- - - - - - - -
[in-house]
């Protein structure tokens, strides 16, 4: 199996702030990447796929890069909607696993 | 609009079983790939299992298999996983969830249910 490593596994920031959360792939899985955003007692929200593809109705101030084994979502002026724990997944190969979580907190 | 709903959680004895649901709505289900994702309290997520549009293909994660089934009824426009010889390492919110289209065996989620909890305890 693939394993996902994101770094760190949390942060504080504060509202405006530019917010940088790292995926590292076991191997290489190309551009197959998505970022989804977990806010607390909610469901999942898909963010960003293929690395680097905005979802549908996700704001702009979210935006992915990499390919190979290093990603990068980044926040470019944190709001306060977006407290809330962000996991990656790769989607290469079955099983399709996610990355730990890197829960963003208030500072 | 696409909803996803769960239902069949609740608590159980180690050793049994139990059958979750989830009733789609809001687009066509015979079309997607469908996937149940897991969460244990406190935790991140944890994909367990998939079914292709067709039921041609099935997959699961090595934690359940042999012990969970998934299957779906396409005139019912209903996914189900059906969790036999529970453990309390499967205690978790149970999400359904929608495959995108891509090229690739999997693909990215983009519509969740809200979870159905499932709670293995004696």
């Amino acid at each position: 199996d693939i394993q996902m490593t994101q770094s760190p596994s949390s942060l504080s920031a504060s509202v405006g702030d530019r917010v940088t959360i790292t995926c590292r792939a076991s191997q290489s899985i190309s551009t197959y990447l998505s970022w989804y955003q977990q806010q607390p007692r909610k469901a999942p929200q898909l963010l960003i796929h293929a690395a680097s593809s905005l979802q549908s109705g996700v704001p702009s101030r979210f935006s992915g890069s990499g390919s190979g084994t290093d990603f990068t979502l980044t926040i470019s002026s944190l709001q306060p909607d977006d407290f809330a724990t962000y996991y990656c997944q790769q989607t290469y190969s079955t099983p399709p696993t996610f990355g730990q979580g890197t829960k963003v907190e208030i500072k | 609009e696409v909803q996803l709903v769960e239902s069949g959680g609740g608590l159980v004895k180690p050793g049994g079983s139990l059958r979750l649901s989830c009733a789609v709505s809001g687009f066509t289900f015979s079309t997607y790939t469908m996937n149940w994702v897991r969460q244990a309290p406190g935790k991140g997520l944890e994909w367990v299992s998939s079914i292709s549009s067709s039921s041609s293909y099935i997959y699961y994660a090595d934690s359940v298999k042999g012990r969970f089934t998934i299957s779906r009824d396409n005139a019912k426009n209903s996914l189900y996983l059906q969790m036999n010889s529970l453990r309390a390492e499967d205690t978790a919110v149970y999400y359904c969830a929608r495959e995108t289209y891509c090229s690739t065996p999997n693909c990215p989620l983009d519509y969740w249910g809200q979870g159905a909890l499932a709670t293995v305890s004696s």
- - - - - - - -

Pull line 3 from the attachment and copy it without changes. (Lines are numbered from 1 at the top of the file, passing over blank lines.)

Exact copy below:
């Amino acid at each position: 199996d693939i394993q996902m490593t994101q770094s760190p596994s949390s942060l504080s920031a504060s509202v405006g702030d530019r917010v940088t959360i790292t995926c590292r792939a076991s191997q290489s899985i190309s551009t197959y990447l998505s970022w989804y955003q977990q806010q607390p007692r909610k469901a999942p929200q898909l963010l960003i796929h293929a690395a680097s593809s905005l979802q549908s109705g996700v704001p702009s101030r979210f935006s992915g890069s990499g390919s190979g084994t290093d990603f990068t979502l980044t926040i470019s002026s944190l709001q306060p909607d977006d407290f809330a724990t962000y996991y990656c997944q790769q989607t290469y190969s079955t099983p399709p696993t996610f990355g730990q979580g890197t829960k963003v907190e208030i500072k | 609009e696409v909803q996803l709903v769960e239902s069949g959680g609740g608590l159980v004895k180690p050793g049994g079983s139990l059958r979750l649901s989830c009733a789609v709505s809001g687009f066509t289900f015979s079309t997607y790939t469908m996937n149940w994702v897991r969460q244990a309290p406190g935790k991140g997520l944890e994909w367990v299992s998939s079914i292709s549009s067709s039921s041609s293909y099935i997959y699961y994660a090595d934690s359940v298999k042999g012990r969970f089934t998934i299957s779906r009824d396409n005139a019912k426009n209903s996914l189900y996983l059906q969790m036999n010889s529970l453990r309390a390492e499967d205690t978790a919110v149970y999400y359904c969830a929608r495959e995108t289209y891509c090229s690739t065996p999997n693909c990215p989620l983009d519509y969740w249910g809200q979870g159905a909890l499932a709670t293995v305890s004696s």